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Wages and Ireland’s International Competitiveness

Author

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  • Rory O'Farrell

    (OECD, Paris, France)

Abstract

At the beginning of the crisis in 2008 it was a widely reported view that Ireland had become uncompetitive, leading to calls for wage cuts. Since then wage rates in the private sector have been largely stable. However, Ireland has shown a strong improvement in exports despite a difficult international trading situation. This presents a puzzle. If wages in Ireland were uncompetitive, how could Ireland improve its export position so rapidly, without a general fall in wages? Ireland can best be described as having moved from a position of “super-competitiveness” to “competitiveness”. During the construction boom, exports remained an important driver of growth. Since 2008, the fall in nominal unit labour costs is entirely due to a move away from the labour intensive construction sector. However, while labour costs have been stagnant in Ireland, they have increased amongst our trading partners.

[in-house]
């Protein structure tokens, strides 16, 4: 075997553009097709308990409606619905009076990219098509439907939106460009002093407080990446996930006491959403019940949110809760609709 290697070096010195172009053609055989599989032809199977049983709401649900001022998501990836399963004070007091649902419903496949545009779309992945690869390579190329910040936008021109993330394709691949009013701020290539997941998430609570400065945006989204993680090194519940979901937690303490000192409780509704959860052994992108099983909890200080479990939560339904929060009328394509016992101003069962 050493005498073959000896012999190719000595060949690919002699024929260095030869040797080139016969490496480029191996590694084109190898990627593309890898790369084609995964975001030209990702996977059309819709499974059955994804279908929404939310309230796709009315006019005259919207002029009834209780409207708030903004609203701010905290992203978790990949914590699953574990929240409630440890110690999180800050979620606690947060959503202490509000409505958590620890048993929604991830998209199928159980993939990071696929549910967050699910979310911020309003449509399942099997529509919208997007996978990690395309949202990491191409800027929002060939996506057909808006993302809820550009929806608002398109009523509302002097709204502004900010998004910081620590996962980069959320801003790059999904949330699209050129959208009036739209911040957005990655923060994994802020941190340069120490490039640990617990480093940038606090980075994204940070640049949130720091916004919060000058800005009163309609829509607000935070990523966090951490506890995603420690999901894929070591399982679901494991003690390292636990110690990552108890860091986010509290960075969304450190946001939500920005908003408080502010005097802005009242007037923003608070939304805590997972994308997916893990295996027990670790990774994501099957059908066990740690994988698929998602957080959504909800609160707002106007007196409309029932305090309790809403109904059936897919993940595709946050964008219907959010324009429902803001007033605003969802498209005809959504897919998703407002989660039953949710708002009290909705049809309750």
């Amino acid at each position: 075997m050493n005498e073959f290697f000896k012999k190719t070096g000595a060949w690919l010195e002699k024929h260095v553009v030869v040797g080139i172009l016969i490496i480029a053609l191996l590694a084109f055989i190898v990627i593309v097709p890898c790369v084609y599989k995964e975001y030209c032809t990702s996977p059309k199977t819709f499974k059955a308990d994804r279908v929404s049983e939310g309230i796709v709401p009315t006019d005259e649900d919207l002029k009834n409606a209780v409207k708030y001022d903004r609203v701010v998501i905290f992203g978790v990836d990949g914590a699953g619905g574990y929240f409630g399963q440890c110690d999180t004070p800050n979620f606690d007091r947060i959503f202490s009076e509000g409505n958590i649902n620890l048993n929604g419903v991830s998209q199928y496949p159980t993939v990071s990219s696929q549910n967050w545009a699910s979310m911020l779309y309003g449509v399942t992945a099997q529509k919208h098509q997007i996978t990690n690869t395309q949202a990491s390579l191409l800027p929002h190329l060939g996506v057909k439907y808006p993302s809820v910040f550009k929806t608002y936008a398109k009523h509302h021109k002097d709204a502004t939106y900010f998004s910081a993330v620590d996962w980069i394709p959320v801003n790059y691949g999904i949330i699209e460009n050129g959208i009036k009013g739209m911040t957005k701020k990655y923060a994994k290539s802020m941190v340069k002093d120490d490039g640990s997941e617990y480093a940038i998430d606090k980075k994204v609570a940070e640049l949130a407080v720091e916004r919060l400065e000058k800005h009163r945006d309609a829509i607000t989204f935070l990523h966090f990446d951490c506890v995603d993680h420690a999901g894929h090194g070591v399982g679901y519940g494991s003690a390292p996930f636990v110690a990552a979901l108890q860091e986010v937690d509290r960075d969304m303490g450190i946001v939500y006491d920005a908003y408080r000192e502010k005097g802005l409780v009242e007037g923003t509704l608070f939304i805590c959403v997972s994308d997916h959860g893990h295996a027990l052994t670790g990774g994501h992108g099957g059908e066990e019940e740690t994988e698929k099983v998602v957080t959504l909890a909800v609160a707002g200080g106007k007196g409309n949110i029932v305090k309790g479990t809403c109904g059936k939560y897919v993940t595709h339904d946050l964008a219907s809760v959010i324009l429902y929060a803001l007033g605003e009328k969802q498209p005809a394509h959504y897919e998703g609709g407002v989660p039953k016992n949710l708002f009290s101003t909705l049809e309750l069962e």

Suggested Citation

  • Rory O'Farrell, 2015. "Wages and Ireland’s International Competitiveness," The Economic and Social Review, Economic and Social Studies, vol. 46(3), pages 429-458.
  • Handle: RePEc:eso:journl:v:46:y:2015:i:3:p:429-458
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    References listed on IDEAS

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    Cited by:

    1. Niamh Hardiman & Spyros Blavoukos & Sebastian Dellepiane-Avellaneda & George Pagoulatos, 2016. "Austerity in the European periphery: the Irish experience," Working Papers 201604, Geary Institute, University College Dublin.

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    Keywords

    wages; competitiveness; Ireland;
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